Options for outpatient management of serious infections

Research output: Contribution to journalArticle

2 Citations (Scopus)

Abstract

As costs of hospitalization have soared at rates greater than those of other economic indices there has been increasing pressure on physicians to find innovative ways to decrease the duration of hospital stay of their patients. In the case of many serious illnesses the initial period of intensive care or extensive use of hospital procedures or facilities is relatively short. This is followed by a period of many days or weeks during which continued therapy and monitoring of progress requires minimal nursing, laboratory and physician effort. For example the typical child with staphylococcal pneumonia and pleural empyema has been stabilized and pleural drainage tubes have been removed after 5 to 7 days of therapy, yet the child remains hospitalized for 4 to 6 weeks in order to receive parenteral medication three or four times daily. Finding alternative ways to treat such a child out of hospital is the challenge to the physician. There are several options for outpatient management of serious infections: daily visits by the patient to an office or clinic for parenteral medication; parenteral administration of drugs in the home by either home health care professionals or by the patient or a family member; oral antibiotic therapy.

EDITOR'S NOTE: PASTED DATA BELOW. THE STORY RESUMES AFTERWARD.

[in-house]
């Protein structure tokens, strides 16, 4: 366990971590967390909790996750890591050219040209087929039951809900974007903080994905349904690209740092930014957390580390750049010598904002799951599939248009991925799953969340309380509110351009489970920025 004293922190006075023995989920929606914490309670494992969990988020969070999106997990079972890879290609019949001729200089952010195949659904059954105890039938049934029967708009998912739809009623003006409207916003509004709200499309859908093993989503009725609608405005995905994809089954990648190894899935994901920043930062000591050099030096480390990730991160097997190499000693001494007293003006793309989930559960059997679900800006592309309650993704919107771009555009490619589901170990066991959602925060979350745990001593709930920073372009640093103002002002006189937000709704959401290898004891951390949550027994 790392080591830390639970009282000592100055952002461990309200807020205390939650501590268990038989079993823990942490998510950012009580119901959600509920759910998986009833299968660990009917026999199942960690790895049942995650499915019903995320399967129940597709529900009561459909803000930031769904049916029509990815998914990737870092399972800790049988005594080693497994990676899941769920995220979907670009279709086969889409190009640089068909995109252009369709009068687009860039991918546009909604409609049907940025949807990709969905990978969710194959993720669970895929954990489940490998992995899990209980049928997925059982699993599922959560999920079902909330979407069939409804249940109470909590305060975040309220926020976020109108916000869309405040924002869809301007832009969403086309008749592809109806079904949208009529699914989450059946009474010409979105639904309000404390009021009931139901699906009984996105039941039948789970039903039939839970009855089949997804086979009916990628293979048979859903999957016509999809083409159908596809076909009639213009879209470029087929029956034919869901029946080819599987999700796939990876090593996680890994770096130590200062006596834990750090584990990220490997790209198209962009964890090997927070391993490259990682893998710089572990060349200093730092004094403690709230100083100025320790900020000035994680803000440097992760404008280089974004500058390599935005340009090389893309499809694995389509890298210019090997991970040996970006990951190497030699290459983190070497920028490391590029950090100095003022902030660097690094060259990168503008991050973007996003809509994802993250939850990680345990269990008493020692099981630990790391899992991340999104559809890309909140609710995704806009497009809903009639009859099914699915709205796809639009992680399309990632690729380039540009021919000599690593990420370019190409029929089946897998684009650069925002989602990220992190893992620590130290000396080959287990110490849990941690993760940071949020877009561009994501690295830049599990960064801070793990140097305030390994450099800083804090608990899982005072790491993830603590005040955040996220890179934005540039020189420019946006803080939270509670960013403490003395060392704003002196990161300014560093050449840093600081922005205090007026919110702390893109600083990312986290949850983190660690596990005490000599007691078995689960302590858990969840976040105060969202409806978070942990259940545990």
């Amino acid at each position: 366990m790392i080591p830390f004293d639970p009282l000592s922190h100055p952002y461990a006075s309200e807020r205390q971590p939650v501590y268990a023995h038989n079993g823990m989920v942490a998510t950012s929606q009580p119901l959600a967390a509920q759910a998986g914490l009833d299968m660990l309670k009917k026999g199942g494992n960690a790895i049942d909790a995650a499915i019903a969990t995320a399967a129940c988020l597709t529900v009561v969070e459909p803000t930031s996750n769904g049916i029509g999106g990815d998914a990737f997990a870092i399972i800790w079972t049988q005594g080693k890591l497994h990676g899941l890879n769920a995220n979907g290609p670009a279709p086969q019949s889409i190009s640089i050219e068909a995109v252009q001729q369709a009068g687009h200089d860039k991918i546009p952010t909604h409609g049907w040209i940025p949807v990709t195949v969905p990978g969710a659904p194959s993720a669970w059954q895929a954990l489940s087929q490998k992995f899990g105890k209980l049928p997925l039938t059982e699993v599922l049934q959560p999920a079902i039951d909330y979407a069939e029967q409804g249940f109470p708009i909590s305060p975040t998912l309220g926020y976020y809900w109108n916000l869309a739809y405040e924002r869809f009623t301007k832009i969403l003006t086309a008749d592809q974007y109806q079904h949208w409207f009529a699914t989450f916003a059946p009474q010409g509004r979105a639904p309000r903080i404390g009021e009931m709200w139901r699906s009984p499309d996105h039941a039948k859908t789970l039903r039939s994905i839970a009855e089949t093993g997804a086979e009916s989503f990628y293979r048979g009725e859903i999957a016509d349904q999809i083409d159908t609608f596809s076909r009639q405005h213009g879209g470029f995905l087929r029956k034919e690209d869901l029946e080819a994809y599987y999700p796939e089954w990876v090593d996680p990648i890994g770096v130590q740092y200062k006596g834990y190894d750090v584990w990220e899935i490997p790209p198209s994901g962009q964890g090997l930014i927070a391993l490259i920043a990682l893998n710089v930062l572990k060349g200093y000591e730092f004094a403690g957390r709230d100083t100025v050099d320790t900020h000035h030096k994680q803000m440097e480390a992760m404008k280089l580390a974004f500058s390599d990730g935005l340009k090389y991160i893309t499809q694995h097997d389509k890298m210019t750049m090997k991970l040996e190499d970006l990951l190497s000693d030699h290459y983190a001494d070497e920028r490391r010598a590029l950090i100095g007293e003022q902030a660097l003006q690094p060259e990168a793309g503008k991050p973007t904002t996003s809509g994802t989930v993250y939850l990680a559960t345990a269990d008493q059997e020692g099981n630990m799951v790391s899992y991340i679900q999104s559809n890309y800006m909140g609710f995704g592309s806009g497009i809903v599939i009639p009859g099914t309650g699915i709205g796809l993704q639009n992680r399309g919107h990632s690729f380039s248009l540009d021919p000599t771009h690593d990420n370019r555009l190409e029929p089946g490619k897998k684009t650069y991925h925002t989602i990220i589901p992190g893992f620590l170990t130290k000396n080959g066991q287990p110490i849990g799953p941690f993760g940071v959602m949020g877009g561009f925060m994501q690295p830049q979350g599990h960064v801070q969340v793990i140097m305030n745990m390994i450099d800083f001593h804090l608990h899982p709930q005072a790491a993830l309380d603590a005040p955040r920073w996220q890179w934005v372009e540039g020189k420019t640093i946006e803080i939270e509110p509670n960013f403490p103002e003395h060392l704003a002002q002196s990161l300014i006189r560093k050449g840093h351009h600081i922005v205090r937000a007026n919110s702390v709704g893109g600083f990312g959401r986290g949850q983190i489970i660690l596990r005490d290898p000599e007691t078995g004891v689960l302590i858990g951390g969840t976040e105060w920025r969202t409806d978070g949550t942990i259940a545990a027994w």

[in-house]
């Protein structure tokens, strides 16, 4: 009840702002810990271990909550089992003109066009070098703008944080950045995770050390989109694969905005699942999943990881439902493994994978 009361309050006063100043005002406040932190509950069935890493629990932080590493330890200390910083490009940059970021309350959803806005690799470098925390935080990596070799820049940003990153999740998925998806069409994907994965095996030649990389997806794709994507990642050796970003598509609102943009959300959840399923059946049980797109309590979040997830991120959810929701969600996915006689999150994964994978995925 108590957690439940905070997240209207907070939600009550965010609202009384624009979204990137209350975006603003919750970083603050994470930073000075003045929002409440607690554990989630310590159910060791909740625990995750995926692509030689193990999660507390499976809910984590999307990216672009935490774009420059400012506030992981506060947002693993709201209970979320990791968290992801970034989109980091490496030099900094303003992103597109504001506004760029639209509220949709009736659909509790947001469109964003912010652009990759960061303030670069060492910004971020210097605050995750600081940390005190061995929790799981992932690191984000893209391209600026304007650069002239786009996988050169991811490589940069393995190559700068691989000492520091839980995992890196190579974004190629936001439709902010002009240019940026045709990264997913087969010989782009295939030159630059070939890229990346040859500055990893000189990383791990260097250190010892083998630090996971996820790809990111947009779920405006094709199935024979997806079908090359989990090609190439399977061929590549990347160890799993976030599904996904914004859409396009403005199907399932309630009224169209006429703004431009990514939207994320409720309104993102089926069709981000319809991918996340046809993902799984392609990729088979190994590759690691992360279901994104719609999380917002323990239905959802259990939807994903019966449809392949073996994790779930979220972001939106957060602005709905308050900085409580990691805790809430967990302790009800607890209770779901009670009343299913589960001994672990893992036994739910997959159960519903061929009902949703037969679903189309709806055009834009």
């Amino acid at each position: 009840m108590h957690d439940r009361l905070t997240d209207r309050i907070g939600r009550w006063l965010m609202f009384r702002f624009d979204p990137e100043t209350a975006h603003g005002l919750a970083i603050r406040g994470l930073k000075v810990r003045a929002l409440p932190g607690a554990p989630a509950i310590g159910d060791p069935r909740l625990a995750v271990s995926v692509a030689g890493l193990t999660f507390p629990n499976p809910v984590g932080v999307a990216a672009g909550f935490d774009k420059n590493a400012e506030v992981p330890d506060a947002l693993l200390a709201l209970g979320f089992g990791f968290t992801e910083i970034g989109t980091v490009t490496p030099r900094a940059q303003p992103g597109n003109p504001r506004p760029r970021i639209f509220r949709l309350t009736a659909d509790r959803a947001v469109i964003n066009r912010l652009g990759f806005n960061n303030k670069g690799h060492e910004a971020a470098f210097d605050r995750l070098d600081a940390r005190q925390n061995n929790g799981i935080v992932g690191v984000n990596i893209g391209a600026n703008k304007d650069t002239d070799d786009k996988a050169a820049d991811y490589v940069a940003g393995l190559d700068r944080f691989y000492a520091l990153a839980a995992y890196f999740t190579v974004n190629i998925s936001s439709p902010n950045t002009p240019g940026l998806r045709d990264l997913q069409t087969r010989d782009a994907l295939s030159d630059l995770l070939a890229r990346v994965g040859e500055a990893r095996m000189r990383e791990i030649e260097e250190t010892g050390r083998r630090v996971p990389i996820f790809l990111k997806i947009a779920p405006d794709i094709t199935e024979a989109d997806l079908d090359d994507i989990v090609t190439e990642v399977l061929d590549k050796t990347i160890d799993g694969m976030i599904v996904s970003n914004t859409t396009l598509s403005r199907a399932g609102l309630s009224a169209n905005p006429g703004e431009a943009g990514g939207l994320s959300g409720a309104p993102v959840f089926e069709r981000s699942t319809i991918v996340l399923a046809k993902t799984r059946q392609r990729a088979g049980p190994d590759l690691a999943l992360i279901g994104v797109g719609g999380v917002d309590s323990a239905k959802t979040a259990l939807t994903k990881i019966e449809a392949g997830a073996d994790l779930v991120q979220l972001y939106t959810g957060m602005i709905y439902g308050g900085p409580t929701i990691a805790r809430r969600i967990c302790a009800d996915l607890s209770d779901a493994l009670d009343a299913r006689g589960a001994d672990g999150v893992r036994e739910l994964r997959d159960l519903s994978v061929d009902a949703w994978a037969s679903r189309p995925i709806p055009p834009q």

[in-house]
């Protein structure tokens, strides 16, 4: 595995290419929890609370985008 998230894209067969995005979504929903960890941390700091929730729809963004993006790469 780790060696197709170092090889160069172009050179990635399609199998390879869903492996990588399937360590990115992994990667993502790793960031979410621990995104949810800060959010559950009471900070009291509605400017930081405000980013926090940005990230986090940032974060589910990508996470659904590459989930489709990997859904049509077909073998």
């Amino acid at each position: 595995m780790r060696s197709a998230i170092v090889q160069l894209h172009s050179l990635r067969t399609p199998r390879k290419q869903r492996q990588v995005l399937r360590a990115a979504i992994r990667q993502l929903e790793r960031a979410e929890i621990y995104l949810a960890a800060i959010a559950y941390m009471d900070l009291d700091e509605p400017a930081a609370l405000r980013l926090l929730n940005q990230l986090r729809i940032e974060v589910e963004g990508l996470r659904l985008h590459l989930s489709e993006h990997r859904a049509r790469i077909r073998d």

Original languageEnglish (US)
Pages (from-to)603-606
Number of pages4
JournalPediatric Infectious Disease Journal
Volume6
Issue number6
StatePublished - 1987

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Outpatients
Physicians
Infection
Staphylococcal Pneumonia
Pleural Empyema
Hospitalized Child
Critical Care
Home Care Services
Drainage
Length of Stay
Hospitalization
Nursing
Therapeutics
Economics
Anti-Bacterial Agents
Delivery of Health Care
Pressure
Costs and Cost Analysis
Pharmaceutical Preparations

ASJC Scopus subject areas

  • Microbiology (medical)
  • Pediatrics, Perinatology, and Child Health

Cite this

Options for outpatient management of serious infections. / Nelson, J. D.

In: Pediatric Infectious Disease Journal, Vol. 6, No. 6, 1987, p. 603-606.

Research output: Contribution to journalArticle

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